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Figure 19. Voltage and current signals of the single-phase switched reluctance motor at a maximum speed of 1500 rpm.
Figure 19. Voltage and current signals of the single-phase switched reluctance motor at a maximum speed of 1500 rpm.
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Figure 20. Schematic diagram of the wireless-driven, single-phase switched reluctance motor system.
Figure 20. Schematic diagram of the wireless-driven, single-phase switched reluctance motor system.
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Figure 21. Photograph of the actual wireless-driven, single-phase switched reluctance motor test system.
Figure 21. Photograph of the actual wireless-driven, single-phase switched reluctance motor test system.
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Figure 22. Current-distance curves of the single-phase switched reluctance motor and pure resistance loads.
Figure 22. Current-distance curves of the single-phase switched reluctance motor and pure resistance loads.
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Figure 23. Current-frequency curves of the wireless charging module with pure resistance loads at a 2 mm distance.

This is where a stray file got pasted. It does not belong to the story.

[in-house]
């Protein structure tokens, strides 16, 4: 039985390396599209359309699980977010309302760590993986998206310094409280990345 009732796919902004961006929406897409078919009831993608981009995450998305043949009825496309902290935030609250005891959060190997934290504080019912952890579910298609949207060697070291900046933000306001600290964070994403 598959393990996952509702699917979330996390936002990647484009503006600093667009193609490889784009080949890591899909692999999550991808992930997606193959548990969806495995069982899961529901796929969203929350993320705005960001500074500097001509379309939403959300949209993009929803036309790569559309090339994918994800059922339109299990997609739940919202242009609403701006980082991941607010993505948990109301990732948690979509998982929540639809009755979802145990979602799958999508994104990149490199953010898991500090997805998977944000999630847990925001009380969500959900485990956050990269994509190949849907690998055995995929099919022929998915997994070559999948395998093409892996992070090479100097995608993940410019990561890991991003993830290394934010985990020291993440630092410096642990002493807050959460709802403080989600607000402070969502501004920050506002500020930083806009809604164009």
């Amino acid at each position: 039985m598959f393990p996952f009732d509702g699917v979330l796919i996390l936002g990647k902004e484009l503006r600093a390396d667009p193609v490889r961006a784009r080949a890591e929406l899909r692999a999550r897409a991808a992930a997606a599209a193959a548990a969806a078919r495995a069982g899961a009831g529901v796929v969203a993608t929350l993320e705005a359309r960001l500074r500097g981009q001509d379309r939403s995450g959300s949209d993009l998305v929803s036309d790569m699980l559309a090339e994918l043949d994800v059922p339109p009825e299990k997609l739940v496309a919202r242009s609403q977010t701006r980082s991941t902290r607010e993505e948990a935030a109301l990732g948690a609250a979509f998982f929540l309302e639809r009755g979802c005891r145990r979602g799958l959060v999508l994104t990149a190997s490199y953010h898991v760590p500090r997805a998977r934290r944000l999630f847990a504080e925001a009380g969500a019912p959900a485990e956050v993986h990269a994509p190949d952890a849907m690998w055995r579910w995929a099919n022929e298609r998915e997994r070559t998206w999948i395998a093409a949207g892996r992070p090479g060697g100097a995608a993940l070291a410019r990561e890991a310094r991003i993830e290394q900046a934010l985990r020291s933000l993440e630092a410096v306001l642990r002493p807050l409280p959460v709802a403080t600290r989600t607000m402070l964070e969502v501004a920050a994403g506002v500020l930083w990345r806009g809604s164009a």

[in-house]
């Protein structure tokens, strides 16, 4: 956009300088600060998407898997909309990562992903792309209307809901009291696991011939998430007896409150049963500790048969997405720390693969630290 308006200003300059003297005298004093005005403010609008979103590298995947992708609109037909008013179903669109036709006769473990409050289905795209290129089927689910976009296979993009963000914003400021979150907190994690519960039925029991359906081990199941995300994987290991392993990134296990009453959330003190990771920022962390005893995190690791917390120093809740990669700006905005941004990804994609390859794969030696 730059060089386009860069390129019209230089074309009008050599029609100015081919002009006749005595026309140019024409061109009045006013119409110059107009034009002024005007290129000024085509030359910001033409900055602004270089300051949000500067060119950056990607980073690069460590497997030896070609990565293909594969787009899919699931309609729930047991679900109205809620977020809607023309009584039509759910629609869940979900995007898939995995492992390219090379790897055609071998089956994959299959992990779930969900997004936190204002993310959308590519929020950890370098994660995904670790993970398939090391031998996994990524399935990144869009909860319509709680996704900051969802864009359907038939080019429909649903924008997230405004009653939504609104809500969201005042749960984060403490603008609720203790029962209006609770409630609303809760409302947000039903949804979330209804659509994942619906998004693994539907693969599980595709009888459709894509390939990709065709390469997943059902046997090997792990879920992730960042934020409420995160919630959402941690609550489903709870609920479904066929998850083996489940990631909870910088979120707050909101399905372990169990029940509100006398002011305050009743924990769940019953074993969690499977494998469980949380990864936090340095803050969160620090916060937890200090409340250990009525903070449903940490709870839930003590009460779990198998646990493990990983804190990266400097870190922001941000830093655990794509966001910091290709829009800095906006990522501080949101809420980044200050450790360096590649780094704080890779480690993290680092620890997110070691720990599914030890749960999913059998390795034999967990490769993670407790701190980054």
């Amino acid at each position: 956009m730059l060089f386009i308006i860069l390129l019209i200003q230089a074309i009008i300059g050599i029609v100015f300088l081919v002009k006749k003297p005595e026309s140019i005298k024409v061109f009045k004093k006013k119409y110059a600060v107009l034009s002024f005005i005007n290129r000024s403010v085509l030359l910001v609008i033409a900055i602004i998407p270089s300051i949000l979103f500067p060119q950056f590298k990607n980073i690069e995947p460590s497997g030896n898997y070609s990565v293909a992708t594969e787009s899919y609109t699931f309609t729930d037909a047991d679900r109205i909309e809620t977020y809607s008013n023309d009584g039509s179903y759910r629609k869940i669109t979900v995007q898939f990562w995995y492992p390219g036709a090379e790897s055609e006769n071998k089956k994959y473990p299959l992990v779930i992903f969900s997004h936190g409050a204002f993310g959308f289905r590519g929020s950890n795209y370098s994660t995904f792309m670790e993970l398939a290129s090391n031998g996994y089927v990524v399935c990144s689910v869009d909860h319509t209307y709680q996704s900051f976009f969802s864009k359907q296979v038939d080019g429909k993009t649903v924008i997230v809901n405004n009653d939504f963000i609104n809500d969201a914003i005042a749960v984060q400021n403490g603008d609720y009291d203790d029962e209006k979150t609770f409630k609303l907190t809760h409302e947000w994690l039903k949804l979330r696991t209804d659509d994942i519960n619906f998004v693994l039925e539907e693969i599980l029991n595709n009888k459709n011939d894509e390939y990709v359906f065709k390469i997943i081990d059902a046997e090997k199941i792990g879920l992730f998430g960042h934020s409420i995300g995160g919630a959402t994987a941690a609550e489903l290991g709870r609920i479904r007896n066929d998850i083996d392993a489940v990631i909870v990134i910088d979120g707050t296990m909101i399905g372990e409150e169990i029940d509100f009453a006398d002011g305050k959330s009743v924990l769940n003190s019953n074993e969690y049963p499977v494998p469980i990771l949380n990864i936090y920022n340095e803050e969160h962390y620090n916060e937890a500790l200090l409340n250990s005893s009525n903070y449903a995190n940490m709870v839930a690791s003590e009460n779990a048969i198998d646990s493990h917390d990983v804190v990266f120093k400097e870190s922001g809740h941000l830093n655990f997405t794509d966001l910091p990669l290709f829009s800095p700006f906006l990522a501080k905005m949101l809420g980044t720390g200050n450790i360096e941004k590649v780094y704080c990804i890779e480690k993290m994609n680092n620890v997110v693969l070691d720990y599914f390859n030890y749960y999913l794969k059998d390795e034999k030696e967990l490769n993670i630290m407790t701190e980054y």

Figure 23. Current-frequency curves of the wireless charging module with pure resistance loads at a 2 mm distance.
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Figure 24. Voltage and current signals of the motor at 900 rpm with wire-driven (left) and wireless-driven (right) conditions.
Figure 24. Voltage and current signals of the motor at 900 rpm with wire-driven (left) and wireless-driven (right) conditions.
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Table 1. Specifications of the micro, axial-flux, single-phase switched reluctance motor.
Table 1. Specifications of the micro, axial-flux, single-phase switched reluctance motor.
Mechanical Specifications
StatorPoles2RotorPoles2
Number of permanent magnets2External diameter4.5 mm
External diameter5.5 mmRoot diameter2 mm
Diameter of magnetic rods0.75 mm × 3Internal diameter1 mm
Diameter of permanent magnets1.2 mmLength0.35 mm
Length of magnetic rods4 mmAir gap between rotor and stator pole0.06 mm